Pyongyang has said it is still willing to talk with the US government, despite President Donald Trump’s decision to cancel his highly-anticipated meeting with North Korean leader Kim Jong-un next month.
In a statement published on Friday by state-run Korean Central News Agency, Vice Foreign Minister Kim Kye-gwan said North Korea is “intent to sit with the US side to solve [the] problem regardless of way at any time.”
“We remain unchanged in our goal and will to do everything we could for peace and stability of the Korean peninsula and humankind, and we, broad-minded and open all the time, have the willingness to offer the US side time and opportunity,” he said.
But he also added that the cancellation of the summit, originally for June 12 in Singapore, made Pyongyang “think over if we were truly right to have made efforts for it and to have opted for the new path”.
Letter to Kim
The meeting would have been the first time a sitting US president met a North Korean leader.
Trump’s move came two days after hosting his South Korean counterpart Moon Jae-in in Washington, DC, amid looming uncertainty over whether the summit with Kim would go ahead.
“You talk about your nuclear capabilities, but ours are so massive and powerful that I pray to God they will never have to be used,” Trump wrote in a letter to the North Korean leader.
Trump later said the US military is “ready if necessary” to respond to a “foolish or reckless act” by North Korea.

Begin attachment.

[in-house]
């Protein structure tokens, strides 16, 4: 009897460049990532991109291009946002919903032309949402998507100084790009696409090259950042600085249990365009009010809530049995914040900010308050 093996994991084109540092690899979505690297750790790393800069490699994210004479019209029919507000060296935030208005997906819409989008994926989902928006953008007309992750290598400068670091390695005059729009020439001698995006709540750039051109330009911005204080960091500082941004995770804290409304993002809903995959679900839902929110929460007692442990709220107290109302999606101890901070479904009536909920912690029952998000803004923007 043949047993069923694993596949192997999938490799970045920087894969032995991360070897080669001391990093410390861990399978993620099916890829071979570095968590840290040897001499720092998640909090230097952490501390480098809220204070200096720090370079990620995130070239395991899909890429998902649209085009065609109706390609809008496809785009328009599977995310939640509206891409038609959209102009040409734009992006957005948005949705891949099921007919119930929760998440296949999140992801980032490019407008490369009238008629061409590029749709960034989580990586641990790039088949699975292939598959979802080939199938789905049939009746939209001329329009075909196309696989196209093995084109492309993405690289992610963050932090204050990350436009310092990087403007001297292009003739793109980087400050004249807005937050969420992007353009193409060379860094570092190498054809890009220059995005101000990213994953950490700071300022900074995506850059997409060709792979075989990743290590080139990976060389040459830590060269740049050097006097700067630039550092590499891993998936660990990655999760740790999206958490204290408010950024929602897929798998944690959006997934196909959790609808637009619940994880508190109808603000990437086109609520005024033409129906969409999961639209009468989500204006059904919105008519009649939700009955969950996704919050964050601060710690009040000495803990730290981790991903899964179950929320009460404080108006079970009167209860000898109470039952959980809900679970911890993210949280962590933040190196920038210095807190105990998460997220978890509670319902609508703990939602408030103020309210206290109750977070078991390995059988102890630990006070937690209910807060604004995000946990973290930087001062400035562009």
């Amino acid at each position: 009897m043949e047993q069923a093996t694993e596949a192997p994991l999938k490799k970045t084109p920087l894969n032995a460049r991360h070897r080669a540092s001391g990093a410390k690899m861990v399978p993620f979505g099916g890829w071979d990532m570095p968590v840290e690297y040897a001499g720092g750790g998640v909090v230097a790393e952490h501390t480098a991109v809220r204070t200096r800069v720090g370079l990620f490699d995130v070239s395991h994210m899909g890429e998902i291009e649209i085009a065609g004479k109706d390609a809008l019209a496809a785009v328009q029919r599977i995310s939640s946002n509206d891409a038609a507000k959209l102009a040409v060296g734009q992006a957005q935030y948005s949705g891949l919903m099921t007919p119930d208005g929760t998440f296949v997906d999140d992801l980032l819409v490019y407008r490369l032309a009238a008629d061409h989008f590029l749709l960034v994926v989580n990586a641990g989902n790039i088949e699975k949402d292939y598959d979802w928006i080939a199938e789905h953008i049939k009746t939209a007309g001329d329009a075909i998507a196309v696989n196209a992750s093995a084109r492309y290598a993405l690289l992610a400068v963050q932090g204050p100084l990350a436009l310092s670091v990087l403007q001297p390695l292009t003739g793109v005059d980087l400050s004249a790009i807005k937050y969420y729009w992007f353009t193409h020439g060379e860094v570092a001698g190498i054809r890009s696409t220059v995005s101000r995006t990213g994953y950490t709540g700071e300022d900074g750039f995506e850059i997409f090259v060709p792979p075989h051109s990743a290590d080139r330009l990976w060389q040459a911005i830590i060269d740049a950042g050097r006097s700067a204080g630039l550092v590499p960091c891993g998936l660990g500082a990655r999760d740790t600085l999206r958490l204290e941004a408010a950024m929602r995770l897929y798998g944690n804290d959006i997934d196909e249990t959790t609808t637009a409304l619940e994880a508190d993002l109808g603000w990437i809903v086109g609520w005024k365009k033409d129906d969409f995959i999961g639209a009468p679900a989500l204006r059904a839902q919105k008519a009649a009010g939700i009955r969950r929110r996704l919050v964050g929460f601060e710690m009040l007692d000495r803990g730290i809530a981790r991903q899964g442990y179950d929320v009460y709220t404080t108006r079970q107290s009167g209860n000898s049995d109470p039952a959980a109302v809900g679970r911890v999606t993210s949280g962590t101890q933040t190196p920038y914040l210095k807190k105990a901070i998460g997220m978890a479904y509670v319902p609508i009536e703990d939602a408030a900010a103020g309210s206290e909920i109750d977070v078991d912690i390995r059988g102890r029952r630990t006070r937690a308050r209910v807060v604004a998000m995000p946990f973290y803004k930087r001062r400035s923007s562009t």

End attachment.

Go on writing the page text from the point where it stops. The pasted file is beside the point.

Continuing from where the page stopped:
“Our military is the most powerful in the world. We are more ready than we have ever been before,” Trump said.
Trump did say, however, that he would be open to a possible meeting in the future.
“If you change your mind having to do with this most important summit, please do hot hesitate to call me or write,” he said.
Trump had called on Pyongyang to abandon its nuclear weapons programme and arsenal ahead of the summit.
But Mark Fitzpatrick, from the International Institute for Strategic Studies, told Al Jazeera the tone of Trump’s letter bodes ill for peace on the Korean peninsula.
“The way that Trump did this in a letter that threatens North Korea with nuclear annihilation is probably not the right signal to send,” said Fitzpatrick
Earlier on Thursday, North Korean Vice Foreign Minister Choe Son-hui said her country “will neither beg the US for dialogue, nor take the trouble to persuade them if they do not want to sit together with us”.
Andrei Lankov, an expert at South Korea’s Kookmin University, told Al Jazeera from Seoul that Trump’s announcement was “shocking and highly dangerous”.
“There is now again a looming and reasonably high threat of a major military confrontation in Korea,” Lankov said.
“The entire Korean Peninsula is probably sliding back to a war, and if it happens not only Koreans or Americans but all people of the world will pay a price.”